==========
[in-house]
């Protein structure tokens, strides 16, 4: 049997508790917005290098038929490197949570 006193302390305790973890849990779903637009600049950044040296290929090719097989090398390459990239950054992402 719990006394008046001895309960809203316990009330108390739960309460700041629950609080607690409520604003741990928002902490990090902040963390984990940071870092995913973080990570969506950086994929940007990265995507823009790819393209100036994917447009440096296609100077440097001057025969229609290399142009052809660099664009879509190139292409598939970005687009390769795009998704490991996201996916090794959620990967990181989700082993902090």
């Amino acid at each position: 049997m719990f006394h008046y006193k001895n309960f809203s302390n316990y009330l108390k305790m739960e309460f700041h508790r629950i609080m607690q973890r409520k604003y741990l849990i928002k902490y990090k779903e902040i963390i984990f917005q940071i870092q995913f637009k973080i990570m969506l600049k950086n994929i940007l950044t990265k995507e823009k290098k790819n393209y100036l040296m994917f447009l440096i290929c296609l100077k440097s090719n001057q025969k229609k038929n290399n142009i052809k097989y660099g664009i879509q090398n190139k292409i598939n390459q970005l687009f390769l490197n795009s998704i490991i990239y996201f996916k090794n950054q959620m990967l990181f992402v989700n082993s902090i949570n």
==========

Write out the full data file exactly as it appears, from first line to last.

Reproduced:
[in-house]
């Protein structure tokens, strides 16, 4: 049997508790917005290098038929490197949570 006193302390305790973890849990779903637009600049950044040296290929090719097989090398390459990239950054992402 719990006394008046001895309960809203316990009330108390739960309460700041629950609080607690409520604003741990928002902490990090902040963390984990940071870092995913973080990570969506950086994929940007990265995507823009790819393209100036994917447009440096296609100077440097001057025969229609290399142009052809660099664009879509190139292409598939970005687009390769795009998704490991996201996916090794959620990967990181989700082993902090």
């Amino acid at each position: 049997m719990f006394h008046y006193k001895n309960f809203s302390n316990y009330l108390k305790m739960e309460f700041h508790r629950i609080m607690q973890r409520k604003y741990l849990i928002k902490y990090k779903e902040i963390i984990f917005q940071i870092q995913f637009k973080i990570m969506l600049k950086n994929i940007l950044t990265k995507e823009k290098k790819n393209y100036l040296m994917f447009l440096i290929c296609l100077k440097s090719n001057q025969k229609k038929n290399n142009i052809k097989y660099g664009i879509q090398n190139k292409i598939n390459q970005l687009f390769l490197n795009s998704i490991i990239y996201f996916k090794n950054q959620m990967l990181f992402v989700n082993s902090i949570n």